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You can't do it all from the bottom. You still have to pull the heads. Honda has been doing this for years when they re-ring these for the oil burning.
 

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Pretty sure it CAN be done in the car. Pull the heads, drop the pan. Unbolt the pistons from below and then push them up with a wooden dowel or similar. Then pull them out of the block from the top. Install with the compressor sleeve from the top, reboot on the bottom. I think there’s even a vid on YouTube of it.

sure, it’d be easier if the engine was on a stand, but it’s just moving from bottom to top for each cylinder... probably easier than dropping the engine and TM, and all the associated disconnects.
 

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Pretty sure it CAN be done in the car. Pull the heads, drop the pan. Unbolt the pistons from below and then push them up with a wooden dowel or similar. Then pull them out of the block from the top. Install with the compressor sleeve from the top, reboot on the bottom. I think there’s even a vid on YouTube of it.

sure, it’d be easier if the engine was on a stand, but it’s just moving from bottom to top for each cylinder... probably easier than dropping the engine and TM, and all the associated disconnects.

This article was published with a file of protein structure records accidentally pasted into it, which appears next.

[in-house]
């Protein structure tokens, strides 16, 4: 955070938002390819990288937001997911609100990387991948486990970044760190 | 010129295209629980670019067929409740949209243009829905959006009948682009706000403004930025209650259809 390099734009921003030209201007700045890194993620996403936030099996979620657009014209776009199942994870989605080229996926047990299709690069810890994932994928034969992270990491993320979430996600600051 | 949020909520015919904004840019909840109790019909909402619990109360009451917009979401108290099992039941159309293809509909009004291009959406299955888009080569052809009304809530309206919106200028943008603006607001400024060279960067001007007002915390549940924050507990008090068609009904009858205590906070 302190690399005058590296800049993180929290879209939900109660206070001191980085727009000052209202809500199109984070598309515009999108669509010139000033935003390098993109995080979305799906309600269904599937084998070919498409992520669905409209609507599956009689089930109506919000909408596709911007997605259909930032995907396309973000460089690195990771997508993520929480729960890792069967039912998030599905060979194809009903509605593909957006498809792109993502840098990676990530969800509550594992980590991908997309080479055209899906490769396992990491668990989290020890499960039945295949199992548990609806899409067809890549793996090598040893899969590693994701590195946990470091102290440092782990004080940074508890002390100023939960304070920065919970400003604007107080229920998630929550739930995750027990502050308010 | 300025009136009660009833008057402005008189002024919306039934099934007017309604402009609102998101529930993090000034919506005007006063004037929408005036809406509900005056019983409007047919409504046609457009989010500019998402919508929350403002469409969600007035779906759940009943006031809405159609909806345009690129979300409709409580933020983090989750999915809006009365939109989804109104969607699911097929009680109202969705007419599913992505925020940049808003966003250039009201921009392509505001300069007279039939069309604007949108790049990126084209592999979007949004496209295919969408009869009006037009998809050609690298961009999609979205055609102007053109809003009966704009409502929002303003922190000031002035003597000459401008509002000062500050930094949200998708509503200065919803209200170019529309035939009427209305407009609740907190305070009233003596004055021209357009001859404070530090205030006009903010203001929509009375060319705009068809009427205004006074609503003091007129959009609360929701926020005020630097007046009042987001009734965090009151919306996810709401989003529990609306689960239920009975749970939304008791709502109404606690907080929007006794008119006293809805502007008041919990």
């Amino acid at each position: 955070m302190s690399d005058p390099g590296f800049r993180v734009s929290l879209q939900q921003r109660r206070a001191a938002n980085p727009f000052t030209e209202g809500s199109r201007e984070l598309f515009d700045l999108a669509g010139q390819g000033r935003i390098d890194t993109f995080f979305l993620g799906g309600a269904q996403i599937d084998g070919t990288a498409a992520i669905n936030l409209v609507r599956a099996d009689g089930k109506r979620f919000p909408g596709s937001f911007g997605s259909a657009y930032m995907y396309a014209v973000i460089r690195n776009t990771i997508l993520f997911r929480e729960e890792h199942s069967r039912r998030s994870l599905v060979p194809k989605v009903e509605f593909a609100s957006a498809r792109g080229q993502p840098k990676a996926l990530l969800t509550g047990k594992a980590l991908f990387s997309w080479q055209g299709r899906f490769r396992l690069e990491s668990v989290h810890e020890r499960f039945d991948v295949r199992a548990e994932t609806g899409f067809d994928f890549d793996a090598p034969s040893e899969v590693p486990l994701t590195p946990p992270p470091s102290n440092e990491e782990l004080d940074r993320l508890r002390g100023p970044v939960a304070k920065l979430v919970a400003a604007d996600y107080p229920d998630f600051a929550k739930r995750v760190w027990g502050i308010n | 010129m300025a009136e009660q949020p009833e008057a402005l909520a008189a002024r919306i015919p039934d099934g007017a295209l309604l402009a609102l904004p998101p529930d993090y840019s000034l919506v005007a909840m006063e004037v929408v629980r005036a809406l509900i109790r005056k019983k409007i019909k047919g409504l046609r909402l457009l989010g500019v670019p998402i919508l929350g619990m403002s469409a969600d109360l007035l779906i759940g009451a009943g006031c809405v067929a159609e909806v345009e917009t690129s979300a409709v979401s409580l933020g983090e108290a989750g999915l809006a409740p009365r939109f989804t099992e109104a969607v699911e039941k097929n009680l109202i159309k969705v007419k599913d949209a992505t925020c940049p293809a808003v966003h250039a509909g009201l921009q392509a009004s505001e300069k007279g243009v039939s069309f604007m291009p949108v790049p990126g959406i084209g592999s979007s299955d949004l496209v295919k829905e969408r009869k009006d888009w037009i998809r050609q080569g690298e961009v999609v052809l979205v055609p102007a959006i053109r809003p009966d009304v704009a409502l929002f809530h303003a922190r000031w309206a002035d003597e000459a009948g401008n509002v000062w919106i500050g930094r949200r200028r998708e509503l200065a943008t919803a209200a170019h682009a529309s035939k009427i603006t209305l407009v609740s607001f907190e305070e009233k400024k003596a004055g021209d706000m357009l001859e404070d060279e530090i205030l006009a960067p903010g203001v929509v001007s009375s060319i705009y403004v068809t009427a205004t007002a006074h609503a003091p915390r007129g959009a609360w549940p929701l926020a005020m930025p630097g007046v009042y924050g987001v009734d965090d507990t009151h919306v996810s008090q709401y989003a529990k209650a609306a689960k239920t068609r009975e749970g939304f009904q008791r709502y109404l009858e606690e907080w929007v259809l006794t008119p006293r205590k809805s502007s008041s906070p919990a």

We’re not saying you have to pull the motor, we’re saying you can’t do everything from the bottom. You still need access from the top.
 

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Discussion Starter · #11 ·
You can't do it all from the bottom. You still have to pull the heads. Honda has been doing this for years when they re-ring these for the oil burning.
Yeah, I knew I would have to pull the heads, and planned on doing that. Just wanted to know what everyone thought about doing it this way. I don't have any way to lift the vehicle high enough to drop the engine.
 

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Yeah, I knew I would have to pull the heads, and planned on doing that. Just wanted to know what everyone thought about doing it this way. I don't have any way to lift the vehicle high enough to drop the engine.
I'm looking at having to do head gaskets at a minimum, and probably rings at the same time. There's a technical bulletin that is basically the instructions for replacing rings on the affected pistons 1,2,3, and sometimes 4. With that and the good service manual (blue, 2 volumes) you should be able to do it. I'll attach the bulletin. Make sure you have a quality torque wrench that is properly calibrated. Go with new head bolts. The service manual says they can be reused if micrometer measurements in spec. but for $50 for the set, it's cheap insurance to make sure you don't strip out the holes in the block.
While the head is off, I'd take it to a pro to evaluate valve seating and any machining that might be beneficial.

If you haven't adjusted the valves on the front head (4,5,6) you should try that before assuming it's rings on #5. Especially if you have valve train noise. Also make sure your PCV valve isn't clogged. It's an 80-100k kind of item. Cheap and easy as pulling the dipstick right beside it.

I think ring sets are like $50 per piston.... You should check compression on your cylinders before assuming it needs to be done. Actually, adjust the valves, then check compression. That'll make sure you at least don't have valves out of spec. and possibly throwing compression off.